The top four audit firms of the United Kingdom are facing a market share cap in order to encourage competition from smaller firms as the sector comes under heightened scrutiny after a number of high profile corporate collapses.
Sky News reported that the Competition and Markets Authority (CMA) is anticipated to recommend to impose a limit on the number of large listed companies that the so-called Big Four – EY, Deloitte, PricewaterhouseCoopers (PwC), and KPMG and – can audit, as well as a joint audit model.
The recommendations, however, will be announced next week after a two-month market study. It will stop short of demanding a break-up of the dominant companies even though the CMA could leave the idea open as one of its backup options.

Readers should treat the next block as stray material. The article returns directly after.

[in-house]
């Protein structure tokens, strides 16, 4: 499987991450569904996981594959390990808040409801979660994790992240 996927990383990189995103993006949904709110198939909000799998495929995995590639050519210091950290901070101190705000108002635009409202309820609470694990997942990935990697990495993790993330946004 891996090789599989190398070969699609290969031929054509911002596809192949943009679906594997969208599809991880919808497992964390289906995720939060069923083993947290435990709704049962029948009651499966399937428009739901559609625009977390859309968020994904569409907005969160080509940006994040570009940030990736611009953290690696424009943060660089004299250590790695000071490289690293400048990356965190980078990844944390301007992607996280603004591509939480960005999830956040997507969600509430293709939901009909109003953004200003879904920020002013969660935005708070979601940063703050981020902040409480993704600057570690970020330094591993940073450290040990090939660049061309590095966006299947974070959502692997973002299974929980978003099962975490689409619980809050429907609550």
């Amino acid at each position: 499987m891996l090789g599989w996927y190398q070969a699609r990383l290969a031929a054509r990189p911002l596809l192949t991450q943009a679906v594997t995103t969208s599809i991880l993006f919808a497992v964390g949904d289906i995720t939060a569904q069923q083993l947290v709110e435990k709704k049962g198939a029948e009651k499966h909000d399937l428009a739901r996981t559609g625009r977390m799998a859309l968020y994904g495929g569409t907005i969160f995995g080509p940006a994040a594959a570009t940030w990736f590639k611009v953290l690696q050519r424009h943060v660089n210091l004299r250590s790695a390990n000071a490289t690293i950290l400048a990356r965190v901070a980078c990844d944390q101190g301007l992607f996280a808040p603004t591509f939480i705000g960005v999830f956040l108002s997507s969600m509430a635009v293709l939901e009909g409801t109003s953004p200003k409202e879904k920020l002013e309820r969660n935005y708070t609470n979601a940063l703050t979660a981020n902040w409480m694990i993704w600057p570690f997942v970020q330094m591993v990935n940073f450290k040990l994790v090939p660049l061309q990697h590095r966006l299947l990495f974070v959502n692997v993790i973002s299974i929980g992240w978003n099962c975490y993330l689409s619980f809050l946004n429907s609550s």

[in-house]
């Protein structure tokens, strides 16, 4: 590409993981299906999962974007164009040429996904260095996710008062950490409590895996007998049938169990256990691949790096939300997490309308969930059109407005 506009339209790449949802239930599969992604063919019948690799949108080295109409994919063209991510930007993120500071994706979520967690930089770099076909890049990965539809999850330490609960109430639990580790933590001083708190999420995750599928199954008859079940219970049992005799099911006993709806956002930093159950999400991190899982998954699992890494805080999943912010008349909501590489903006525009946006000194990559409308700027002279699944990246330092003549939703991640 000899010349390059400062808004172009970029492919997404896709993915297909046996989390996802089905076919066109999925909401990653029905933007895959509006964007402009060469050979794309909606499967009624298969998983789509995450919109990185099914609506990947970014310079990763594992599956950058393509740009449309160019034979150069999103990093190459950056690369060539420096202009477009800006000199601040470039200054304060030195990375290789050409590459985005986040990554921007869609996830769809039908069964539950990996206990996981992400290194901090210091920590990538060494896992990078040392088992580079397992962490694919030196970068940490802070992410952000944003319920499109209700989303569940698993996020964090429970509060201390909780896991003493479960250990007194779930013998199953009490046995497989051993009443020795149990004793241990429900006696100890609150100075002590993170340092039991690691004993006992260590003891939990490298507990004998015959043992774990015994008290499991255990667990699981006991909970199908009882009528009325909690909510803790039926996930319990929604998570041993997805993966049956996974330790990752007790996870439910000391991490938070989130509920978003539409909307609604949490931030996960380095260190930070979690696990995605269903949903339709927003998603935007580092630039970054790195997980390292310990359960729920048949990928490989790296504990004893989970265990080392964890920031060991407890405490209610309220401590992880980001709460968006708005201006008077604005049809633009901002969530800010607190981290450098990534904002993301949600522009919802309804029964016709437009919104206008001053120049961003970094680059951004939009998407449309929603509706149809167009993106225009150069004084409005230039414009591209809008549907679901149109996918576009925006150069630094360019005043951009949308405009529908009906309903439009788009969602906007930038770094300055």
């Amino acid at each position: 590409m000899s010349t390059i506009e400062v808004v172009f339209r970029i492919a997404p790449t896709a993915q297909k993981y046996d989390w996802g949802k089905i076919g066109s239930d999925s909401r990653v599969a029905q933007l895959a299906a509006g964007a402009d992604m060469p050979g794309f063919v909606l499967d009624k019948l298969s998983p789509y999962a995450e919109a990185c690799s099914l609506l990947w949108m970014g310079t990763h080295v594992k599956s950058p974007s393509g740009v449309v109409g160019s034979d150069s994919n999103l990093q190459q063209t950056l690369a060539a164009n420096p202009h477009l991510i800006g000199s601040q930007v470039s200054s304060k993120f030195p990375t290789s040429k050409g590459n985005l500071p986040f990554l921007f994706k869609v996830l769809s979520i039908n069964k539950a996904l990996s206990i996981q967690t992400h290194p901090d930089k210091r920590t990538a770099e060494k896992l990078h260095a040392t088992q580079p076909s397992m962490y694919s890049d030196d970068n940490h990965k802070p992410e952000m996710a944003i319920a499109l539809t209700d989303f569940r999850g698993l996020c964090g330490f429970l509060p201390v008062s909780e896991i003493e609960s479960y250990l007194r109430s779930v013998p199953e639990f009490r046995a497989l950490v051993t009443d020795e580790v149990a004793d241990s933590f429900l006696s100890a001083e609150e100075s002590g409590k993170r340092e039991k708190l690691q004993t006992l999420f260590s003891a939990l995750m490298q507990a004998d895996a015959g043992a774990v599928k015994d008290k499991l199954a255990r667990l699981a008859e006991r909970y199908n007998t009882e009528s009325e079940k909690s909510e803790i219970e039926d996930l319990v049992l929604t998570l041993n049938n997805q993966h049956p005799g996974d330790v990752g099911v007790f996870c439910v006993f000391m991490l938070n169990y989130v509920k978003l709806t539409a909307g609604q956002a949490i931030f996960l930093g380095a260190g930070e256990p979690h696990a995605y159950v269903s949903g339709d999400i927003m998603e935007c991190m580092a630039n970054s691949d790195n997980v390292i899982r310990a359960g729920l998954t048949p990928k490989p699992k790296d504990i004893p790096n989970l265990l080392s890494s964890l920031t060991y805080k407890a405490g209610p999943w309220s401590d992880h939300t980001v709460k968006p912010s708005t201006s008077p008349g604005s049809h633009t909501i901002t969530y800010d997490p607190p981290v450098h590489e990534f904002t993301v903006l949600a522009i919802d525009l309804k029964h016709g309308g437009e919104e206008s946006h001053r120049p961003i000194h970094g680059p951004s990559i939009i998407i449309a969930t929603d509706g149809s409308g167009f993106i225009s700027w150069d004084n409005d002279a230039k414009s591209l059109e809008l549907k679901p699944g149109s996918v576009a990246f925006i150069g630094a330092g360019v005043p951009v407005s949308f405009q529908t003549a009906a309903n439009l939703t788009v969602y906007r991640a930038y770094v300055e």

The sector was conducted regarding the role of auditors during the failure of Carillon, a construction giant, and department store BHS, which were both signed off as going concerns prior to their collapse.
Recently, accountants have been questioned regarding their involvement with firms such as Patisserie Holdings and Ted Baker.
The introduction of joint audits would have a smaller rival company working alongside one of the dominant four on the accounts of large firms.
A spokesperson from the CMA stated: “Our investigation is ongoing. Any reporting ahead of the publication of our provisional findings is speculation.”